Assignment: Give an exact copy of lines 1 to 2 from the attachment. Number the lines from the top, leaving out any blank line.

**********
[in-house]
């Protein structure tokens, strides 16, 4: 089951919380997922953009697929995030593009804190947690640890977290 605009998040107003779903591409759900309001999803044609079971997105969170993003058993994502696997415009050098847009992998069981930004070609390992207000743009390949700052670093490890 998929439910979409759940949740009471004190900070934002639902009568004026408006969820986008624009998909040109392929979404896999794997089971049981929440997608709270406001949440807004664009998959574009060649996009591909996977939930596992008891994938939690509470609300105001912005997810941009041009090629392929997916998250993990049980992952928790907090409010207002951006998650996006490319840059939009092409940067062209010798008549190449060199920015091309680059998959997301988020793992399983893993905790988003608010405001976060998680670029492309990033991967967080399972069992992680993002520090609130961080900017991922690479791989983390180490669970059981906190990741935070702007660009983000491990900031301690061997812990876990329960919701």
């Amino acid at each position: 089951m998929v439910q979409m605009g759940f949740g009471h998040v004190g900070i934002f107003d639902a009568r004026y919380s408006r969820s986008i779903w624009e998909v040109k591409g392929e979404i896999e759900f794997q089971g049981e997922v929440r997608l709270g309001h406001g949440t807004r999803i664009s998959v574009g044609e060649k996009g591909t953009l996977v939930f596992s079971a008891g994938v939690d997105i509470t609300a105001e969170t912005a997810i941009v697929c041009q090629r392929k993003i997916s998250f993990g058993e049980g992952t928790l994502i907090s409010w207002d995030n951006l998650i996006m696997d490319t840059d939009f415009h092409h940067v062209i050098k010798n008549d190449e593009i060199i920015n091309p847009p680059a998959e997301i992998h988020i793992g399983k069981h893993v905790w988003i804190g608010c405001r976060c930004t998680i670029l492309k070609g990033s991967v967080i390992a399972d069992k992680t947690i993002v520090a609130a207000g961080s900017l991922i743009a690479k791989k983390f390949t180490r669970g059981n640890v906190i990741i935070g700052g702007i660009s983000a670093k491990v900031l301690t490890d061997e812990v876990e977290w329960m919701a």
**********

[in-house]
């Protein structure tokens, strides 16, 4: 089951919380997922953009697929995030593009804190947690640890977290 605009998040107003779903591409759900309001999803044609079971997105969170993003058993994502696997415009050098847009992998069981930004070609390992207000743009390949700052670093490890 998929439910979409759940949740009471004190900070934002639902009568004026408006969820986008624009998909040109392929979404896999794997089971049981929440997608709270406001949440807004664009998959574009060649996009591909996977939930596992008891994938939690509470609300105001912005997810941009041009090629392929997916998250993990049980992952928790907090409010207002951006998650996006490319840059939009092409940067062209010798008549190449060199920015091309680059998959997301988020793992399983893993905790988003608010405001976060998680670029492309990033991967967080399972069992992680993002520090609130961080900017991922690479791989983390180490669970059981906190990741935070702007660009983000491990900031301690061997812990876990329960919701």